We had the good fortune of connecting with TAMEKA NELSON and we’ve shared our conversation below.

Hi TAMEKA, what do you attribute your success to?
The most important factor success of my brand is. to educate, motivate and advocate for those. who are affected by Scleroderma and to spread awareness by being the change the world needs to see.

Let’s talk shop? Tell us more about your career, what can you share with our community?

In 2012 , I first became aware of Scleroderma when I experienced breathing difficulties and coughing when sleeping. I thought I was experiencing a recurrence of bronchitis. My doctor agreed and prescribed medication which was ineffective. Then, one day at work I noticed significant swelling of my feet and a blue discoloration of my hands and feet. The rheumatologist I was referred to, examined my fingers and immediately diagnosed Scleroderma. The first
question I asked the doctor was, “Will I die?” The doctor “diplomatically” told me people could die from many diseases if they didn’t take care of themselves. Seeking clarification, I turned to the internet and noticed people who had lost limbs and who had become deformed. Understandably, I became depressed and wasn’t even able to get out of bed. I realized I needed to take- action. The idea of attending support groups worried me because I was concerned that I would only imagine that I had everything that they talked about. I decided to go on my first Scleroderma “Walk for a Cure”, and unfortunately not a positive experience.
I met a woman with a tracheotomy who was in a wheel chair who didn’t realize
that I was walking for herself because she “looked great”. Seeing this woman made me feel guilty for complaining about her own circumstances and I then begin wonder How am I supposed to look?” At a gathering after the walk, my aunt, Desiree Smalls, was talking with survivors who had suffered for years with Scleroderma and some had no finger tips, or deformed faces. I started Crying and I decided that I wasn’t going to attend any more walks. By the next year, I had gained more strength and knowledge and had begun using a lotion for dry, itching skin & joint pain. I immersed myself in the process and started my own lotion line called, Mee’kaa, which I sold and donated the proceeds to Scleroderma Foundation. I had turned my misfortune into a growing business and she soon found I couldn’t no longer accommodate the orders I received due to the high demand.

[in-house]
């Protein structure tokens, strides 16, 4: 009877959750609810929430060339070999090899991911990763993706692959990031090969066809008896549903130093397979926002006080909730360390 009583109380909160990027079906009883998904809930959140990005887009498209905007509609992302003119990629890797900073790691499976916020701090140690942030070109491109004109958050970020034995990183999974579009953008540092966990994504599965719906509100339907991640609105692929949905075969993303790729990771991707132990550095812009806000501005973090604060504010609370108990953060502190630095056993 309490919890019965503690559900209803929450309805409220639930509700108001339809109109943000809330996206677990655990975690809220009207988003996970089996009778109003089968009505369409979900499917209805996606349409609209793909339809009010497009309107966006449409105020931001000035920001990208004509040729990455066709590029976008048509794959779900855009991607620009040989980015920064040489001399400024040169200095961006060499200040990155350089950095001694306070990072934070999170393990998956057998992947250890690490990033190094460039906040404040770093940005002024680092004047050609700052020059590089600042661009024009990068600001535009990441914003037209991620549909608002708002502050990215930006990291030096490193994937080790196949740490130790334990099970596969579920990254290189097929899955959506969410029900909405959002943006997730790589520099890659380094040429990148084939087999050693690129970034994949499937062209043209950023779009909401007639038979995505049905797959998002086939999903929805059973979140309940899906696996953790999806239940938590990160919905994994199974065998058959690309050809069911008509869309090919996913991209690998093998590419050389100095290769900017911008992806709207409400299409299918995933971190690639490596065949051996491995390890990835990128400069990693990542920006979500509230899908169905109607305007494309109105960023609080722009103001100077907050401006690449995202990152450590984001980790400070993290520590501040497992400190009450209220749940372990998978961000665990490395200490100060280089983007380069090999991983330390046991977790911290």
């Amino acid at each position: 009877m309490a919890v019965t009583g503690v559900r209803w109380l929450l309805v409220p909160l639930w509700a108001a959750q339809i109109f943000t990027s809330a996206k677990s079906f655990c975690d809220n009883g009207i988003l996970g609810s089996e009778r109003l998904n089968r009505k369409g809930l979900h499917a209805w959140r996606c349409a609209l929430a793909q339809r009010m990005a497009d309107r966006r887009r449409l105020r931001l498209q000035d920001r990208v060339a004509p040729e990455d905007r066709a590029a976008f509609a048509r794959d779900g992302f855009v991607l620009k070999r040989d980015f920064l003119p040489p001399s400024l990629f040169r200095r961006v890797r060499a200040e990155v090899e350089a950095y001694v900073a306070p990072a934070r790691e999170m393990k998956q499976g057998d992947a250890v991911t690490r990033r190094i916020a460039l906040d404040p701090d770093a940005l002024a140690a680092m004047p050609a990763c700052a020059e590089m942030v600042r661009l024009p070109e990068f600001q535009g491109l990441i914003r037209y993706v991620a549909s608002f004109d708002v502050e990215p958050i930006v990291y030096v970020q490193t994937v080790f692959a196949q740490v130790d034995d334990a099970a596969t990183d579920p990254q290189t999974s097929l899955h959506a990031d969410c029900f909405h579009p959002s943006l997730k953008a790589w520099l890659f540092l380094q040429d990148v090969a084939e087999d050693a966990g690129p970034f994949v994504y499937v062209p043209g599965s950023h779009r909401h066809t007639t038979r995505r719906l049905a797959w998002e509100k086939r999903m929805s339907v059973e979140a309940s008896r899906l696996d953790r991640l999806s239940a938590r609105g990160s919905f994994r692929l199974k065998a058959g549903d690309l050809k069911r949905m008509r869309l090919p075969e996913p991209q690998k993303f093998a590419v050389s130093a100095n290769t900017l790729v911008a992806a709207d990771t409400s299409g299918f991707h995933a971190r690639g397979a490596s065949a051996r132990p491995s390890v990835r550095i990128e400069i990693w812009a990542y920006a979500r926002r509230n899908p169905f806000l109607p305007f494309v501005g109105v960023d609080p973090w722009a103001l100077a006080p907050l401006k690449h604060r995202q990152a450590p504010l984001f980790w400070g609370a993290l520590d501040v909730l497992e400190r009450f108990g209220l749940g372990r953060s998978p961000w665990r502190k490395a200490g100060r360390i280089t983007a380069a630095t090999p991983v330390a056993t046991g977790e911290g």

As I continued her Scleroderma journey, she decided to forgo traditional medications (I was taking 13 pills a day) and replaced them with natural supplements. Scleroderma has caused my lips to thin, and I suffer from rashes and skin pigmentation changes along with weight loss and swollen and thick hands. Despite this, I resumed the life I had and put the traumatizing impact of what I saw on the internet behind me. I no longer felt fearful and views Scleroderma as a superpower given to me by God and my purpose has become spreading awareness. This belief helps me cope. I have always felt a strong connection to music and dance. A particular song by Lyfe Jennings sent by a very close friend of mine, made me realize things could be so much worse and complaining about the manifestations of Scleroderma when others did, in fact, I have it so much worse, was not the path I wanted to take. This song spoke to me in a deep way and prompted me to create a brand of t-shirts in 2018b, called It Could Have Been Worse. I also tapped into her contacts with celebrities and began doing concerts with them, even dancing again.  I told my story at one of the concerts at a college and was amazed how other folks with illnesses began to tell their stories. I expanded my campaign to “All Illnesses Matter” and